Studies were conducted at the Oklahoma Vegetable Research Station, Bixby from 2008 through 2011 on a Severn very fine sandy loam [coarse-silty, mixed (calcareous), thermic Typic Udifluvent]. Raw and pelleted seeds of the cultivar Genovese were obtained (Johnny’s Selected Seeds, Winslow, ME). Pelleted seeds were of size 13.0 and there were ≈42,770 pelleted seeds per kg.

A tractor-mounted rotary tiller was used for preplant tillage. Urea was used as the source of applied nitrogen (N). When urea was applied, incorporation was facilitated by tillage, timely rainfall, and irrigation. Adequate supplies of other macronutrients were available from fertilization of previous trials. No fungicides or insecticides were applied. Weeds were controlled manually and with machine cultivation. Plant water requirements during germination and after crop establishment were met with rainfall supplemented by overhead sprinkler irrigation. Plots were harvested with a compact forage/greens harvester (Kincaid Equipment, Haven, KS). The machine cut plants with a sickle bar (height of cut is detailed for individual experiments) and conveyed the cut material into plastic totes. Fresh weights were recorded immediately after harvest.

Expt. 1.

This study was designed to compare raw and pelleted seed at three seeding depths. The desired seeding rate was one seed per 2.5 cm of row length. The hand-pushed planter (Planet Jr., Cole Planter Co., Albany, GA) planted about two raw basil seeds per 2.5 cm of row length at the lowest setting (plate hole 1, 2.4 mm in diameter). This setting was used for raw seed as it was the lowest rate obtainable. A setting of plate hole 13 (Table 1) provided an approximation of one pelleted basil seed per 2.5 cm of row length. Progressively deeper planting was obtained by placing the standard Planet Jr. shoe in either the first, third, or fifth notch from the shoe. In the first notch, the shoe sometimes did not touch the soil and so made no furrow. Although this most shallow setting often simply dropped seeds in the wheel track, the actions of the covering “wing” shoes and press wheel of the planter were sufficient to cover all but a few of the seeds. Thus the first notch produced an average seeding depth of ≈5 mm. The third and fifth notches produced seeding depths of ≈10 and 20 mm, respectively.

Table 1.

Specifications for hand-pushed planter seed plate holes used in stand establishment experiments involving pelleted basil seeds, 2008–2011.

Table 1.

Seeding took place on 21 May 2008. Plots were 6.1 m long and rows were 0.9 m apart. The experimental design was a randomized complete block with four replications. Initial stands were obtained by counting all plants in each 6.1 m plot on 11 June. Plants were top-dressed with 56 kg·ha−1 of N on 30 June. A destructive, once-over machine harvest was done on 13 Aug. with an average height of cut of 25 cm. Final stand counts were obtained immediately after harvest.

Expt. 2.

This study used the same seed type and seeding depth treatments as Expt. 1. A preplant-incorporated application of 28 kg·ha−1 of N was made on 19 May 2009, after which seeding took place. Plots were 6.1 m long and rows were 0.9 m apart. The experimental design was a randomized complete block with four replications. Initial stands were obtained on 8 June. Plants were top-dressed with 28 kg·ha−1 of N on 9 July. A destructive, once-over machine harvest was done on 10 Aug. with an average height of cut of 25 cm. Final stand counts were obtained immediately after harvest.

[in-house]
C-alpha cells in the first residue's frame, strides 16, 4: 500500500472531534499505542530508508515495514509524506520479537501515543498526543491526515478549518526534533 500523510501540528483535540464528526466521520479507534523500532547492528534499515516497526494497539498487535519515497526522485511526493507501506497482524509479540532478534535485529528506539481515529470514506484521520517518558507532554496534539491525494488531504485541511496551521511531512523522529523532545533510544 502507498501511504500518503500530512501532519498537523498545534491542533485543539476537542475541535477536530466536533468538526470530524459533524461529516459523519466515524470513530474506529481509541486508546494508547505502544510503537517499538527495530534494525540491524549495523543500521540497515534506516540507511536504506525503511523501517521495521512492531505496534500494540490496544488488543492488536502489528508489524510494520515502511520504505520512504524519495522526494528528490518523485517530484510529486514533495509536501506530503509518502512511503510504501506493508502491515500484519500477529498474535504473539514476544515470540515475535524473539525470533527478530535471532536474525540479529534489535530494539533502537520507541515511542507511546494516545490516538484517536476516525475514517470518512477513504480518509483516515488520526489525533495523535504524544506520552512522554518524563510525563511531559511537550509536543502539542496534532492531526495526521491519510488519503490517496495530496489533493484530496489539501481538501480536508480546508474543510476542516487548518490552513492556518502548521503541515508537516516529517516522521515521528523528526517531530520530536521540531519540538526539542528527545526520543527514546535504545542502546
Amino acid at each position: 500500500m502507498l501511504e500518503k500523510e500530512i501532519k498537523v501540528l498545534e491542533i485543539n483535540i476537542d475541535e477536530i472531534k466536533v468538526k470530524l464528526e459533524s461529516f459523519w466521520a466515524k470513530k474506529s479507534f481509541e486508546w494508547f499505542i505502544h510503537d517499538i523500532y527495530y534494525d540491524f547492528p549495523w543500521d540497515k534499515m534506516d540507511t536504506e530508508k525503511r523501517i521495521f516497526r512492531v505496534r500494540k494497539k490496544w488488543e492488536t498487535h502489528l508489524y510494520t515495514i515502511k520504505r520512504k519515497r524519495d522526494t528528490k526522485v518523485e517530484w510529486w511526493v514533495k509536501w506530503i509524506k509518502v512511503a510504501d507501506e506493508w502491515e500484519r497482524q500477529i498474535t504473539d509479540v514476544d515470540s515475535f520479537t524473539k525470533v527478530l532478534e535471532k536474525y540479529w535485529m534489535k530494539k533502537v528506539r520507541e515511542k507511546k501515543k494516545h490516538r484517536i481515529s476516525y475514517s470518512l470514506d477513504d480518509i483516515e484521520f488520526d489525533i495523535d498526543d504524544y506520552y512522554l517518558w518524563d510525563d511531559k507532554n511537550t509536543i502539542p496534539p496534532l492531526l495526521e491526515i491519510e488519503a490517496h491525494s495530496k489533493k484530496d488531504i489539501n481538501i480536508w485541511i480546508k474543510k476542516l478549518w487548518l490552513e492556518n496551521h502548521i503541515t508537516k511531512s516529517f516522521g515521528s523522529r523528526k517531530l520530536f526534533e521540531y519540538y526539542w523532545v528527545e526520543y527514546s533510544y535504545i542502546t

Expt. 3.

This study was located adjacent to Expt. 2 and received similar soil preparation, plot spacing, and overall culture. Seeding took place on 19 May 2009. A 2 × 2 factorial treatment design was used to compare two seeding rates and two seeding depths using raw seed and the hand-pushed planter. The “full” seeding rate was obtained with plate hole 1. A reduced rate was obtained by partially closing plate hole 1 with duct tape, so that the opening resembled a letter “D.” The distance from the edge of the hole to the edge of the tape at the widest horizontal opening was 1.3 mm. Shallow (≈5 mm) and medium (≈10 mm) depths of planting were obtained by placing the standard Planet Jr. shoe in either the first or the third notch from the shoe. The experimental design was a randomized complete block with six replications. Stand and yield data were taken as in Expt. 2.

Expt. 4.

This study was located adjacent to Expt. 3 and received soil preparation, plot spacing, and overall culture similar to Expts. 2 and 3. Seeding took place on 19 May 2009. A 5 × 2 factorial treatment design was used to compare five seeding rates and two seeding depths using the hand-pushed planter. Seeding rates were partially confounded with seed type. There was a raw seed treatment sown using plate hole 1, and pelleted seed sown using either plate hole 13, 16, 19, or 22 (Table 1). Shallow (≈5 mm) and medium (≈10 mm) depths of planting were obtained by placing the standard Planet Jr. shoe in either the first or the third notch from the shoe. The experimental design was a randomized complete block with four replications. Stand and yield data were taken as in Expts. 2 and 3.

Expt. 5.

This study was intended to compare direct-seeded, machine-planted basil with transplanted basil. Three treatments were planned: pelleted seed sown by a tractor-drawn cone planter with seedlings either not thinned or thinned, plus transplants. The 2008 and 2009 studies had suggested that the standard basil spacing of one plant every 30.5 cm might be lower than optimal. Therefore, a target seeding rate of 800 seeds in a 6.1 m row was chosen, with a goal of a final unthinned stand of 80 plants in a 6.1 m row (about one plant every 7.6 cm). This dense stand also was intended to facilitate the second seeded treatment that was to be thinned to match the standard transplant spacing.